(Bloomberg) -- Projections for inflation to taper off beyond 2021 suggest there is “no occasion to raise interest rates” for now, European Central Bank Governing Council member Robert Holzmann said in an interview with an Austrian newspaper.
Rates would need to rise if inflation approaches 2% on a “sustained basis,” Der Kurier cited Holzmann, governor of the Austrian central bank, as saying. He referred to ECB projections for euro-area annual inflation to decline from 1.9% this year to 1.5% in 2022 and 1.4% in 2023.
“This falling inflation forecast gives no occasion to raise interest rates,” Holzmann said, while cautioning that, “in a longer-term view, that could look different.”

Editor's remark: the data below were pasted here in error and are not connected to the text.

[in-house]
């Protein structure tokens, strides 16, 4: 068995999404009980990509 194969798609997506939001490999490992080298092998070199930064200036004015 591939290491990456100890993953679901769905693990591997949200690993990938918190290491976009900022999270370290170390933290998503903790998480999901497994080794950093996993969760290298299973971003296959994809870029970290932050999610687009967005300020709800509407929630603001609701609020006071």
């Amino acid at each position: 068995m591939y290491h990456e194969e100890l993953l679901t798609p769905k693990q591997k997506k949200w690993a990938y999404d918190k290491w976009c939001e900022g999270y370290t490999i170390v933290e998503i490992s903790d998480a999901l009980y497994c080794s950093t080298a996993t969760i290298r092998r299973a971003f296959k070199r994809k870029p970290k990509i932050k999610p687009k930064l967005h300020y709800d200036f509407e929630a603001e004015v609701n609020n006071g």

The ECB is entering a challenging stage of the pandemic crisis, as economic recovery picks up amid a drop in Covid-19 infections and accelerating vaccination campaigns, even as many companies and households still need support.
For now, officials maintain there’s no reason to think high inflation rates will persist. ECB chief economist Philip Lane this week told Bloomberg Television that he sees few signs of stimulus spending translating into higher wages and creating a upward spiral of prices.
Read more: Lane Downplays Urgency of September Meeting for ECB Shift
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